Prepping for an event!


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    Not sure where to post this. I don’t see the canning section anymore. I was thinking and for some reason my mind was thinking about canning.

    We have to All American caners that will can 7 quarts each per run. So if me and my wife canned for 7 days straight we could can 784 quarts. From what I have read this would be enough food for one person for I year. This would be over 65 cases of jars. If you knew something was coming. I don’t think there are 65 cases of jars to be bought in my area. Nor would you be able to buy enough food for fill those jars in that amount of time. for example if all the jars were filled with meat if would be 1,568 pounds of hamburger meat. There is just not that much available to purchase assuming no one else got a clue what was coming. So I guess back to prepping my stockpile.


    We can a lot. I probably do have 68 cases of canning jars. Some I bought for full price, some were on sale, and some I got at yard sales.

    You don’t go buy a bunch of food when the SHTF and then start canning. The trick with canning is to do it now, and then keep doing it – during the summer (right now), canning is usually a 3-4 times a week chore. We also canned in fall/winter – whenever I made soups or got my hands on venison, I canned it.

    As you can, you also rotate the food – so you may eat spaghetti sauce once a week – well, that means you need 52 jars of spaghetti sauce. But you don’t just can it and let it sit – you eat the oldest jar once a week, and then when you’ve eaten 7 jars (your canner size) then make another batch of 7 jars.

    Same with all the other foods.

    Keep an inventory of what you have, and keep the canner handy to can as needed.


    I also can a lot. Current count is around 82 cases of jars, in sizes ranging from 4 oz “jelly” jars, to 1/2 gallon jars (currently most of them are full of olives from my tree at the house in town) and everything in between…pints, pint-and-a-half, quarts, etc. Of course, I think I’ve under-counted, because I’ve lost track of how many additional quart jars I’ve obtained when I’ve bought my honey at the Farmer’s Market…probably at least 2 dozen. Some of them are filled, others are waiting for me to fill them.

    • This reply was modified 2 years, 10 months ago by IceFire.
    Illini Warrior

    I don’t think it’s possible to get unaddicted to the jar habit >>> you swear off and they pull you back in …. I swore I’d only buy half gallons if I found them cheap – then you hit a garage sale and there’s cases of pints sitting for 50 cents a case …


    I also use my jars for dry goods. I’d rather use glass than plastic. I have Cream of Wheat, various nuts, quinoa, chia seeds, oatmeal, dog biscuits, stevia, dehydrated bananas, and pineapples all on my counter in glass jars.

    More jars are in my bathroom with cotton balls, cotton tips, flossers, and solution packets for the Neti pot in them.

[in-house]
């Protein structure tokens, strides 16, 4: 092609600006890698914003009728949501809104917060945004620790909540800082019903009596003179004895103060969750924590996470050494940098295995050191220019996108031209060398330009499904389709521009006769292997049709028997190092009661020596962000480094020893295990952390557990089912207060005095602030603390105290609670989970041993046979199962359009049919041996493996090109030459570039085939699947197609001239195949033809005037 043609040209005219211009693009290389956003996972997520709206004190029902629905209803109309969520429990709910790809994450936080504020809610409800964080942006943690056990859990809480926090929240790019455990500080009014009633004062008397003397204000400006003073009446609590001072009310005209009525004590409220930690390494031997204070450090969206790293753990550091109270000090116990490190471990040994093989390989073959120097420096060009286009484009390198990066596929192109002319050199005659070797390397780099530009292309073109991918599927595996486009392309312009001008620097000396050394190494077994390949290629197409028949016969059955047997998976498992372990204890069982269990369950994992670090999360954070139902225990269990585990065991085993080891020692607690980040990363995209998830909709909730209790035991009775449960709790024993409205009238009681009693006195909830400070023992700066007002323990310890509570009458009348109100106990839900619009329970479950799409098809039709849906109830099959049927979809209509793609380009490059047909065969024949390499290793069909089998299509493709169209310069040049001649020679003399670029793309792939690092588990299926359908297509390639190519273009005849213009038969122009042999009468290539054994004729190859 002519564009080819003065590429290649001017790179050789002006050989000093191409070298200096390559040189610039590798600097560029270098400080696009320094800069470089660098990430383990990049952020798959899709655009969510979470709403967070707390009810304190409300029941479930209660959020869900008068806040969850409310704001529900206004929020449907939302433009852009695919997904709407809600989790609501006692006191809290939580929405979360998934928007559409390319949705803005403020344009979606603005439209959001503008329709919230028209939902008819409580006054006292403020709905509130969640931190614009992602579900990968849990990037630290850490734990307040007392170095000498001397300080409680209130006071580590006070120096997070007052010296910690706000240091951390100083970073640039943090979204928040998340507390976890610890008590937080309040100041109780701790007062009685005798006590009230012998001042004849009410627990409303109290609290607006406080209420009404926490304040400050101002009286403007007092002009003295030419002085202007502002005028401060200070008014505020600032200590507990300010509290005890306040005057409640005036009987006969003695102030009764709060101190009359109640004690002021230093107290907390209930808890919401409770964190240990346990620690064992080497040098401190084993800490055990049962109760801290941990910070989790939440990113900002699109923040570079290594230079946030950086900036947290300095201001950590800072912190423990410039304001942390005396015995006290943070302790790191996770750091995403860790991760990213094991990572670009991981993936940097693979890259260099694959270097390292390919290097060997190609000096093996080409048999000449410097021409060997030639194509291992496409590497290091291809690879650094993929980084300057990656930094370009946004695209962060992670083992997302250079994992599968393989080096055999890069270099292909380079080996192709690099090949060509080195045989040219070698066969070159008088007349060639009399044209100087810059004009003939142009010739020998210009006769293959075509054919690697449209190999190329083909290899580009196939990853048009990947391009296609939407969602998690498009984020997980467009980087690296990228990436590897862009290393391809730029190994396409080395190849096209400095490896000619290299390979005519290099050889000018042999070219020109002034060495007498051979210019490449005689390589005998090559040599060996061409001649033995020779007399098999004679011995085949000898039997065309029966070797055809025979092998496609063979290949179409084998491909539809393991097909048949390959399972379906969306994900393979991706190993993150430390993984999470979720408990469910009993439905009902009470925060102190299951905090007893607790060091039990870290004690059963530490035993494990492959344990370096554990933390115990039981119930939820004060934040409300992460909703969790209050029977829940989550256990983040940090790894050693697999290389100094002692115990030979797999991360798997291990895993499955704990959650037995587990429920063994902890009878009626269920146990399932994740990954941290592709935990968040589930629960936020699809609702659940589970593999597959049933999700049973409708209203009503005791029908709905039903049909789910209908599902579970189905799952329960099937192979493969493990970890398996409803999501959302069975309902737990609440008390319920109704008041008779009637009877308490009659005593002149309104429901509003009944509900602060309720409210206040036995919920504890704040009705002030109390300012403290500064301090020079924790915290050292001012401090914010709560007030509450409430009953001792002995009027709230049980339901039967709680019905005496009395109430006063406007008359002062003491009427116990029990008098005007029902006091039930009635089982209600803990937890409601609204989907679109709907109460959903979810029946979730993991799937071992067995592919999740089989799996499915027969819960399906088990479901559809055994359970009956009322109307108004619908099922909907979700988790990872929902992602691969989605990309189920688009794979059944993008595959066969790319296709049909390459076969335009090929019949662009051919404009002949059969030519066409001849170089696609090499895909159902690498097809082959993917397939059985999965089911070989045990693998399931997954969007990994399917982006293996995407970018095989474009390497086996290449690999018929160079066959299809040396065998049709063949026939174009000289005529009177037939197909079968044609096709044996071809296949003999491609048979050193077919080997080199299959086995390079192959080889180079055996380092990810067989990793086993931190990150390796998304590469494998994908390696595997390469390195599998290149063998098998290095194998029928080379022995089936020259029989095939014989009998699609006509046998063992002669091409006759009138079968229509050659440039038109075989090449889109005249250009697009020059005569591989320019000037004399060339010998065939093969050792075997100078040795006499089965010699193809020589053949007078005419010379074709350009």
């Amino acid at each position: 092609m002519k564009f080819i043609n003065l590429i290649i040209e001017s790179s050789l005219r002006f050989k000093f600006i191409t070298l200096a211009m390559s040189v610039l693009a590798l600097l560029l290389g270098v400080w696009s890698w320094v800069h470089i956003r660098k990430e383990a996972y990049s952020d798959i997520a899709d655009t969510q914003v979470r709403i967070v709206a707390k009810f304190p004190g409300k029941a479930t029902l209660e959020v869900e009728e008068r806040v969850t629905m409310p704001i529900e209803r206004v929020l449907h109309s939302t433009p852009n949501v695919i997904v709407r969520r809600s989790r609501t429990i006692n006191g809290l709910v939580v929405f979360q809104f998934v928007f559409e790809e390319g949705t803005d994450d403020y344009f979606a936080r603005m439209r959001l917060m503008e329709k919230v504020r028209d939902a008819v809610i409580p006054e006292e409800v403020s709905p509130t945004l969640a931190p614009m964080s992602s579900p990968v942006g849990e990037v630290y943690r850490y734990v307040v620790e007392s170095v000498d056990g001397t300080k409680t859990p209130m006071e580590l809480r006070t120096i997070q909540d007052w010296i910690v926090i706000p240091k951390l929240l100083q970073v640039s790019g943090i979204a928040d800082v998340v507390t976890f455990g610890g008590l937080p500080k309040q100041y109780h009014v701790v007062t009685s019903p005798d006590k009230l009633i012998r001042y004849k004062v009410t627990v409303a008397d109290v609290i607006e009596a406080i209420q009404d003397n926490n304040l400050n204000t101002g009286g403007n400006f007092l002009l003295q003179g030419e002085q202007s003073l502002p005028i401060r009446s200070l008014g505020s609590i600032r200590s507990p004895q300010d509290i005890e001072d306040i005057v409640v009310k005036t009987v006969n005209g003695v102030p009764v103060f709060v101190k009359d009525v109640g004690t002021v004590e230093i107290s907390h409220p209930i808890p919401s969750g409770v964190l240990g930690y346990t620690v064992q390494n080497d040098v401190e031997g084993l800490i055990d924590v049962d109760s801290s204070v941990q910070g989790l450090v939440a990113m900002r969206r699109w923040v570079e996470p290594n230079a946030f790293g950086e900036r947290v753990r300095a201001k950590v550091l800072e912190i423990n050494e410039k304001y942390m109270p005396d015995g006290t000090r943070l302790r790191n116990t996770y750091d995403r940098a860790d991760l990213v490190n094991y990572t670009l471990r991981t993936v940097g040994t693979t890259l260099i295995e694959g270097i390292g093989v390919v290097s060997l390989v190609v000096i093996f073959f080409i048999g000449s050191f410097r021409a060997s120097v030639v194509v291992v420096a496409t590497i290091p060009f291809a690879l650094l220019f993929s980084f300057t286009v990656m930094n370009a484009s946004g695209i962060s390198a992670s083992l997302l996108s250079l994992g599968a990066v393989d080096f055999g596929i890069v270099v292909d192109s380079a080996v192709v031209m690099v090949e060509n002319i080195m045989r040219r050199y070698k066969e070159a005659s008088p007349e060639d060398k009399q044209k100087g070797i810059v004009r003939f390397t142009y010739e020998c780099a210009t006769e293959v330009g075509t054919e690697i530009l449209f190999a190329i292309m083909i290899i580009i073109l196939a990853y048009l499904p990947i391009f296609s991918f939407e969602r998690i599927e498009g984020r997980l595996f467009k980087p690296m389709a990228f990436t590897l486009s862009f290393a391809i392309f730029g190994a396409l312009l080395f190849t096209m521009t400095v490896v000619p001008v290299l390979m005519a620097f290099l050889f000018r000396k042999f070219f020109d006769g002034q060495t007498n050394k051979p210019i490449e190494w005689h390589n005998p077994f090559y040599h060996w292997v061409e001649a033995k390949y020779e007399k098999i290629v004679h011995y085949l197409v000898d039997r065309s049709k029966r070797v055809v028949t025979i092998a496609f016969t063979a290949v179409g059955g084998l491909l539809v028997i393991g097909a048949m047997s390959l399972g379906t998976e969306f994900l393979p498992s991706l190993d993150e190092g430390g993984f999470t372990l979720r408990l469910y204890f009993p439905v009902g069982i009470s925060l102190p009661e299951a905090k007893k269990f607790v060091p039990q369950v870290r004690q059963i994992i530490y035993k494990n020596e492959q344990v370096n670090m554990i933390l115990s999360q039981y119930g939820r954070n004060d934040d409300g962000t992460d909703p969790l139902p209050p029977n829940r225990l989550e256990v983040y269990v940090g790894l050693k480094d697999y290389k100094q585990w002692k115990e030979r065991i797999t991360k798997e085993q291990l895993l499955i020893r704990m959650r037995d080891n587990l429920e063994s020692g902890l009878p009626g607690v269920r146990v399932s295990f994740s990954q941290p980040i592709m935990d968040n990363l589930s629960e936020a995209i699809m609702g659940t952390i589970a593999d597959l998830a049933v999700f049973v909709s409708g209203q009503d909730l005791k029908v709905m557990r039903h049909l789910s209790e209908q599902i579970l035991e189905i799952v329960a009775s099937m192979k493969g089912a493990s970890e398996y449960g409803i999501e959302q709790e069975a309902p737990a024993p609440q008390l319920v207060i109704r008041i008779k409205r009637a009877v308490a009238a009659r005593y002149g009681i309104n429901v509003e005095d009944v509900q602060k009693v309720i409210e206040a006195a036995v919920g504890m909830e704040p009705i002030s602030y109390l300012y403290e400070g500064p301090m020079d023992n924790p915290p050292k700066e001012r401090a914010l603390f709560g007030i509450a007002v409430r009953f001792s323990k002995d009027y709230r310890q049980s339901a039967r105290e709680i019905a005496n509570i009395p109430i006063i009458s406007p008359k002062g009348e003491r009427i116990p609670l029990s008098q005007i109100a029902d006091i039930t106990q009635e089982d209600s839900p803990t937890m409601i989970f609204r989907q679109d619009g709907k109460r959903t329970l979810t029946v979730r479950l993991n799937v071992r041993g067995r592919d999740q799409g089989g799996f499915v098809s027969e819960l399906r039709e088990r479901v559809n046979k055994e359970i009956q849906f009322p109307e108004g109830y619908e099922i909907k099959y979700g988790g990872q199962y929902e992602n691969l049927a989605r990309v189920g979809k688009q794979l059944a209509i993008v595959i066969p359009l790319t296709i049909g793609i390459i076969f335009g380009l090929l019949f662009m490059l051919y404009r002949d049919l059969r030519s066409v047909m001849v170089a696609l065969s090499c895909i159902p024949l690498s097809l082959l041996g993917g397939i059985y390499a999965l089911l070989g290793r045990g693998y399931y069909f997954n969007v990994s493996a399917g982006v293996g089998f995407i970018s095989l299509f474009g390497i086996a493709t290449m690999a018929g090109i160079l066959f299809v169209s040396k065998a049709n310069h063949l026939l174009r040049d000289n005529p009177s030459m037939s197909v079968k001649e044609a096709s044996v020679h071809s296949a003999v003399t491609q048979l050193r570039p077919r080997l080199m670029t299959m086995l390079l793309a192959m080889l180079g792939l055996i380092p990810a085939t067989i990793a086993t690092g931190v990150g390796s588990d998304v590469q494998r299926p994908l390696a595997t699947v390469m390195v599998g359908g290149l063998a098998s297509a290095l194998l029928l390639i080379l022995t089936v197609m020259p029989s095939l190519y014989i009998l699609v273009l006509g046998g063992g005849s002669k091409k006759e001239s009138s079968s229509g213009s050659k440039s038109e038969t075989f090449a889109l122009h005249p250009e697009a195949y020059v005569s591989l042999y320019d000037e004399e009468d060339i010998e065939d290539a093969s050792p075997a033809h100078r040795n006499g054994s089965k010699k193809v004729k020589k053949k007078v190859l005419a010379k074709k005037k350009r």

My sewing room has yet more jars with small items in them.

    Canning jars are useful for storing lots of things.


    We have canned homemade chili, stew, meatloaf, and chicken. Also have at this time 108 lbs of hamburger meat. These items are for regular use. However they do make a short term supply. If something where to come up I would try to fill all the empty jars I have in inventory. Just saying with the systems we use today the average town has 48 hours of food on hand. I also heard somewhere that the US as a whole only had 30 days food supply. If everyone in your town went to your local grocery store and just bought $100 worth of food. The shelves would be empty before everyone spent there $100. Just a fact. Prep to a level you are comfortable with.


    I’m comfortable with my amount of stored food at the moment, which includes things I’ve canned. I haven’t made time for canning lately, and space is tight at my current place. I have 2 canners (a Presto and an All-American), extra lids and a modest number of jars on hand, however the bulk of my <empty> jars are in storage until I move again. My cucumbers are doing well, so I may do pickles in a fermenting crock instead.


    I buy regular and wide mouth metal canning lids all the time – pick them up as I go along. I read somewhere that unlike the old days, the metal lids are no longer reusable. I probably have 20 boxes of both in the LTS.

    When Tattler had their big sales, I bought the plastic lids with rubber rings in quantity in both wide-mouth and regular sizes. I have used them to can (testing), but as I’ve rotated and used the contents of jars with Tattler lids, I’ve returned them to the LTS so if the SHTF, and I no longer have access to metal lids, I will use the Tattler lids. They can be reused if you care for them properly, or so the literature says.

    Here’s the website.

    Watch for sales – they used to have one once a year.

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